When it was time to settle in for the main program, keynote speaker Rich was prefaced by a few words from Gigi Regolizio of the Andover Township Recreation Committee and a heartfelt speech by organizer Pacich. Pacich explained that she grew up in a very tight-knit community, where all the adults cared for each other’s kids, and she wants the same for her young children. She added that she just wants "a community which helps them make memories.” Pacich also implored those present to take with them all they learned from the event, go out into the community and spread the word to others who were unable to attend.

Effusive and enthusiastic, Rich began his talk by going over the pitfalls of popular websites and social media, noting “online activities are taking our children to a different place than where we grew up.”

He offered tips for deciding when a child is mature enough for certain technologies, and warning signs that children may be too heavily involved in online activity. Engaging the audience through show-of-hands questions and a multimedia presentation, Rich spoke about being mindful of how the virtual world can have tangible consequences in the real world. Rich also impressed that parents have the ability to keep their children rooted in reality.

“Empower our kids. Teach them that their words have power,” he said. “It’s all about perception.” He encouraged adults to remind their children to “make new friends, say hi to someone on the playground, let others know they matter.”

Also speaking were representatives of the National Alliance on Mental Health, who provided literature from area agencies including Center for Prevention and Family Partnership of Morris & Sussex Counties. NAMI volunteers Jeri Doherty and Ria Smith addressed the audience to announce the beginning of a new initiative in Sussex County; a program called “Ending the Silence”. This interactive presentation is designed for students of middle and high school age and will soon be available for booking in area schools. The program tackles topics such as removing the stigma of mental illness and offers live testimonials from young people dealing with mental health conditions.

Those present at the Barn on Saturday included parents, grandparents, and community leaders, whose attendance was spurred by variety of concerns. One grandmother, referring to bullying, stated, “I want to know how to talk to my grandkids about these things, if I ever needed to pick them up after any sort of incident.”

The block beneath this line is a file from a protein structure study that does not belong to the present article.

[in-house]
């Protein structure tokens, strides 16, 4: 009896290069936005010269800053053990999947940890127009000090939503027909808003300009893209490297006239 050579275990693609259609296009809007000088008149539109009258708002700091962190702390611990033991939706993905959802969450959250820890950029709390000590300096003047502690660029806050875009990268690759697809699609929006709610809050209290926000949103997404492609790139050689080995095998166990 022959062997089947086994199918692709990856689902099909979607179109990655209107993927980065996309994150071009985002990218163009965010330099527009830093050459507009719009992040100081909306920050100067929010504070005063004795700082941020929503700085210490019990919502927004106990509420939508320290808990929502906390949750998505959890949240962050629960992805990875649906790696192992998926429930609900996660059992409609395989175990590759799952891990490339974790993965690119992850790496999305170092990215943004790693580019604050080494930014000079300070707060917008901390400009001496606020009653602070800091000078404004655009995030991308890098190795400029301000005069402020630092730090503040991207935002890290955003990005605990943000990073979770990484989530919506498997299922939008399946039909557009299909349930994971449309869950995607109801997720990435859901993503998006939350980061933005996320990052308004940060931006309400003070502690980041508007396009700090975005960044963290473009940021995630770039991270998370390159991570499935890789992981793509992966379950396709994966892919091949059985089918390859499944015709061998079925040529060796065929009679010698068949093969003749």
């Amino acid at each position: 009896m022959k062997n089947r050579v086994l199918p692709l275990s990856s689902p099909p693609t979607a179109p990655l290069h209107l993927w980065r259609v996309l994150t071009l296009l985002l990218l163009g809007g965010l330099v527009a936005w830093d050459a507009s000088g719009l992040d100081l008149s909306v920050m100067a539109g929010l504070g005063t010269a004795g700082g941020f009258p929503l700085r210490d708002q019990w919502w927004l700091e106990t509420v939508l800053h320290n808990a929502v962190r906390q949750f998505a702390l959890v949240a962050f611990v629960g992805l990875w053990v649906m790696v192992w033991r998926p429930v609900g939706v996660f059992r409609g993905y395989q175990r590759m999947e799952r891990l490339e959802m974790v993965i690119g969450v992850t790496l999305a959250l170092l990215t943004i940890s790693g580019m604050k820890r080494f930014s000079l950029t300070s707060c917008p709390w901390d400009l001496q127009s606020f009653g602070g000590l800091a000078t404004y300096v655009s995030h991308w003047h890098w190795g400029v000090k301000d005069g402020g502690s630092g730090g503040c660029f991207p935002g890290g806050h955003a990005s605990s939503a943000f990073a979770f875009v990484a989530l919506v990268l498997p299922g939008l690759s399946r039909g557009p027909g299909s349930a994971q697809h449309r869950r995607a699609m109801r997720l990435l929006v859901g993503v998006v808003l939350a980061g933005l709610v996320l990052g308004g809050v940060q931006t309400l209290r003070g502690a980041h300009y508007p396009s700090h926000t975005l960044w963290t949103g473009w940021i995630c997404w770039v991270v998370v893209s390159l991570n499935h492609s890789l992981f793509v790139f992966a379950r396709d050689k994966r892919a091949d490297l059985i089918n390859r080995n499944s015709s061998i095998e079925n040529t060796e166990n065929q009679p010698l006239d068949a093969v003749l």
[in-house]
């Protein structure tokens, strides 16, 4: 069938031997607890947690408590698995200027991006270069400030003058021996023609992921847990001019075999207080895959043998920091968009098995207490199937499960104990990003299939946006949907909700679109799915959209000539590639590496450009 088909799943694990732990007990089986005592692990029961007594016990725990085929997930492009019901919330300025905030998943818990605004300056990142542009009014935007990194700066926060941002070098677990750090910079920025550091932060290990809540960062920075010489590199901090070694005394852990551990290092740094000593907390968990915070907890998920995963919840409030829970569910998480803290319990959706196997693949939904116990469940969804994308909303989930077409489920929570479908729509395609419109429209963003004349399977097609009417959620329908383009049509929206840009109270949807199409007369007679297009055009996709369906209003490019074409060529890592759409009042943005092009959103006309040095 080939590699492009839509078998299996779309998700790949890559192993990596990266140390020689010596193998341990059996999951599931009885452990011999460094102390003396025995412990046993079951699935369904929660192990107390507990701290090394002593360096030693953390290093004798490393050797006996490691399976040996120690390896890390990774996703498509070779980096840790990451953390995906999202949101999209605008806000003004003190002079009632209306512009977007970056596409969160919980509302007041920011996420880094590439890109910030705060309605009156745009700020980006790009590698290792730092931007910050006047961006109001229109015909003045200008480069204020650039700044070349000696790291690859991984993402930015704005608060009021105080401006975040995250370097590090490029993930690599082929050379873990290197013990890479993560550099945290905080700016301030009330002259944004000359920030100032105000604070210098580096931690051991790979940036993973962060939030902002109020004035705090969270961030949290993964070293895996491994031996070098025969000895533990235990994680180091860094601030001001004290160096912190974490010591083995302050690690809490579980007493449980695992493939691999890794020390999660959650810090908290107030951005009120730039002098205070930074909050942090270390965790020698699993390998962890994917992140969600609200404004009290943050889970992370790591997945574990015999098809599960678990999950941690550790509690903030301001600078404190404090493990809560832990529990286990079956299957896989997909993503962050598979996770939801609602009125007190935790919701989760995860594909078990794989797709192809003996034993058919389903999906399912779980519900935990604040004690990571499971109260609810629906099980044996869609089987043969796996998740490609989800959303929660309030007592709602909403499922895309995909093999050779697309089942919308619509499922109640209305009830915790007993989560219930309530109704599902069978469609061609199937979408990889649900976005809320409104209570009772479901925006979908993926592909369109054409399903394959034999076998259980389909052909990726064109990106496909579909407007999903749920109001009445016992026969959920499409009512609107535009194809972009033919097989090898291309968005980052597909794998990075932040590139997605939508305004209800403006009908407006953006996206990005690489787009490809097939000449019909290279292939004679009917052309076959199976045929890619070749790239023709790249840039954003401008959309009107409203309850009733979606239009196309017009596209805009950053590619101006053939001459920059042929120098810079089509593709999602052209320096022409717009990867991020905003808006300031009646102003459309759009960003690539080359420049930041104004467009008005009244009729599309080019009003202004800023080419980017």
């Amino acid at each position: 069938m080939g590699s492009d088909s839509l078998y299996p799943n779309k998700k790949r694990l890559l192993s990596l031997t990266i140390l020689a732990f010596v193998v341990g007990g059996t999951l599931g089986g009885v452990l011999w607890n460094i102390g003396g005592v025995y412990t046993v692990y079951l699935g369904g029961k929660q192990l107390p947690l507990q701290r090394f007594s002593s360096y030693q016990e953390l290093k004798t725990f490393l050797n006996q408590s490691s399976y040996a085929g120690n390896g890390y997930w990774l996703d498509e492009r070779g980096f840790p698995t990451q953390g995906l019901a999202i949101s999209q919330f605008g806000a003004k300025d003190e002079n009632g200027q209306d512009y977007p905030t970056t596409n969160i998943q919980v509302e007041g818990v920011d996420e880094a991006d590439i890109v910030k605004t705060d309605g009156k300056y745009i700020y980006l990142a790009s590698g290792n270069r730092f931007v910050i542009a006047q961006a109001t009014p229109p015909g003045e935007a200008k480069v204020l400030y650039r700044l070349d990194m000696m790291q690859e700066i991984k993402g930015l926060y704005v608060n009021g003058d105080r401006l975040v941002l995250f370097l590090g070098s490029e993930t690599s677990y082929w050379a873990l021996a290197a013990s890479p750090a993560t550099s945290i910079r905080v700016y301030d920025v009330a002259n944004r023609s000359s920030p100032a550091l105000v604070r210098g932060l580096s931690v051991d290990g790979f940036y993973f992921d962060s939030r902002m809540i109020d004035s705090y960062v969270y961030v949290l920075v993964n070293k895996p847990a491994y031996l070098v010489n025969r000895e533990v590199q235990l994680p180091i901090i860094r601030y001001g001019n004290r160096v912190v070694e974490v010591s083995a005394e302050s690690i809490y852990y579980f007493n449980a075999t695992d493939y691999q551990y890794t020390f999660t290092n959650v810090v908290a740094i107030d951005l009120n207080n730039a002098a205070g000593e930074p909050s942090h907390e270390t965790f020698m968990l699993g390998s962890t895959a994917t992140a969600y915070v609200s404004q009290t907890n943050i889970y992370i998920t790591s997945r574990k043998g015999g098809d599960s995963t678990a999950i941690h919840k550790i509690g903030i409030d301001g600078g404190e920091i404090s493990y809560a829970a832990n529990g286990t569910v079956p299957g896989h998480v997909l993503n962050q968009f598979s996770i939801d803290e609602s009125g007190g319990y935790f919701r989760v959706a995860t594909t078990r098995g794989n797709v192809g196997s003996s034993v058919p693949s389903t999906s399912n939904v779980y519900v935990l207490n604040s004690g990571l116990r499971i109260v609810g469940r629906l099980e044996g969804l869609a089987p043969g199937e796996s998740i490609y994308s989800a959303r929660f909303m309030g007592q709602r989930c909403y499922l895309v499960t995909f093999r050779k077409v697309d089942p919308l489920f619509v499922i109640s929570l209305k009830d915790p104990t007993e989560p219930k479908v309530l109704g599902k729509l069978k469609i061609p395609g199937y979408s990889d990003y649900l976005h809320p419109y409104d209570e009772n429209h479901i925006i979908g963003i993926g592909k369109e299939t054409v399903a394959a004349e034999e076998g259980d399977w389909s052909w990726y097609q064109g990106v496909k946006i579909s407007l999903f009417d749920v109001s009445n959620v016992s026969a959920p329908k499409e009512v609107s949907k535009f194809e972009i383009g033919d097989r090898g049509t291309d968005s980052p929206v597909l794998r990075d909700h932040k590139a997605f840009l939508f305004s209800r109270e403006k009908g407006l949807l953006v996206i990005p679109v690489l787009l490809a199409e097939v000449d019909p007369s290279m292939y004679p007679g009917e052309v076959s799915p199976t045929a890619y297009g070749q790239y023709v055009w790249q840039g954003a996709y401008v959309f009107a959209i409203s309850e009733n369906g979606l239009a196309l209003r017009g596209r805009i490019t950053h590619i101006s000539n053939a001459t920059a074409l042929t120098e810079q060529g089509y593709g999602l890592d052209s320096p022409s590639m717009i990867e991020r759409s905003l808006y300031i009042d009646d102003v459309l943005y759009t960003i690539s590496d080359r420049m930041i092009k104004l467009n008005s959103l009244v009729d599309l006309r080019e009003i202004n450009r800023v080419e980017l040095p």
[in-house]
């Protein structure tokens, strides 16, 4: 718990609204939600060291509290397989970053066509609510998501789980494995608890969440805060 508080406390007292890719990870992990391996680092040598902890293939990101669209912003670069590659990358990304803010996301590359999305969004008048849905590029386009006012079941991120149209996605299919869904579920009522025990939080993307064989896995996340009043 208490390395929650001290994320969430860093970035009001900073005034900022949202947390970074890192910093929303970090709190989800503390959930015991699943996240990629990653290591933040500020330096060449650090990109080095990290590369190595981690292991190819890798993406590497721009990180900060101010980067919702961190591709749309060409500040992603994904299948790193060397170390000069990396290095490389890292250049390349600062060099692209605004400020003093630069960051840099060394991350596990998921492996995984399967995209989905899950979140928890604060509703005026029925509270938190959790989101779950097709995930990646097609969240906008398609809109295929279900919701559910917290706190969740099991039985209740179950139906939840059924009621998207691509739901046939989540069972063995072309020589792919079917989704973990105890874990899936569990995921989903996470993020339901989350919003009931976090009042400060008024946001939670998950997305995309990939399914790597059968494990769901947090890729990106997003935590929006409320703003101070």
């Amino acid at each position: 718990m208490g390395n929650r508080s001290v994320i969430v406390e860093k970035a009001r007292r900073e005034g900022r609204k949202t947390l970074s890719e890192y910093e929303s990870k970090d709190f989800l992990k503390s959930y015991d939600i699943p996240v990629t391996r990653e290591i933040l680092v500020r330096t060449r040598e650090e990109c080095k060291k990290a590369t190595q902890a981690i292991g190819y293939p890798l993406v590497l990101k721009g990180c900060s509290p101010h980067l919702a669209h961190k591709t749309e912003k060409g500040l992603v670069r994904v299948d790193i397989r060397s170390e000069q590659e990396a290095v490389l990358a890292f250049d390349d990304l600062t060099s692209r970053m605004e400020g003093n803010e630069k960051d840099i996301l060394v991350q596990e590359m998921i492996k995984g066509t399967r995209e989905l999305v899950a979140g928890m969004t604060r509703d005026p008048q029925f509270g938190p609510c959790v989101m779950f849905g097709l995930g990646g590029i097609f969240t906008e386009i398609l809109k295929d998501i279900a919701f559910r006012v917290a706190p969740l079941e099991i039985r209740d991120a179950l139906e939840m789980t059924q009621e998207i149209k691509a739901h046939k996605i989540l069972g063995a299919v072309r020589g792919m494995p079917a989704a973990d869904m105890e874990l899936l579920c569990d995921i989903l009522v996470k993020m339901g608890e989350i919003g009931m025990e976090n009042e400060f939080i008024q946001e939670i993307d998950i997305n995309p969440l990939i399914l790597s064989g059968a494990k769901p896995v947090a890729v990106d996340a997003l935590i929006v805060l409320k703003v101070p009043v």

Some parents said their children had already been the victims of bullying, and they had come to investigate the resources being offered at the event and to hear Sgt. Rich speak. A concern relayed by more than one attendee was that Andover Regional Superintendent Beck seemed unsupportive of Pacich’s ideas and had been unwilling to promote Saturday’s program through the school.

Speaking by phone Monday, Beck addressed these concerns.

“The Andover Regional School District is 100 % willing to work with our community,” Beck said, “but we were not consulted during the (planning) process.” Beck elaborated that the school district “simply did not feel comfortable promoting an educational event which they did not plan.”

When asked what she hopes people will take away from Saturday’s event, Pacich reiterated that it is all about community unification and education, protecting our children and broadening opportunities for involvement, citing the traditional adage of it “taking a village to raise a child.” She wants to have more parents and neighbors take part in events and programs, and her vision is to see “people helping people to build a kinder, more inclusive community.”

Pacich expressed gratitude to all who took the time to make Saturday’s event a success. To get in touch with Pacich about her initiatives, you can reach her by email at nicolepacich@aol.com. Any questions or concerns about existing Andover Recreation Programs can be addressed to Gigi Regolizio at gregolizio@andovertwp.org. For more information about Sgt. Tom Rich and his presentations, details can be found on his website, www.alwayconnected.com.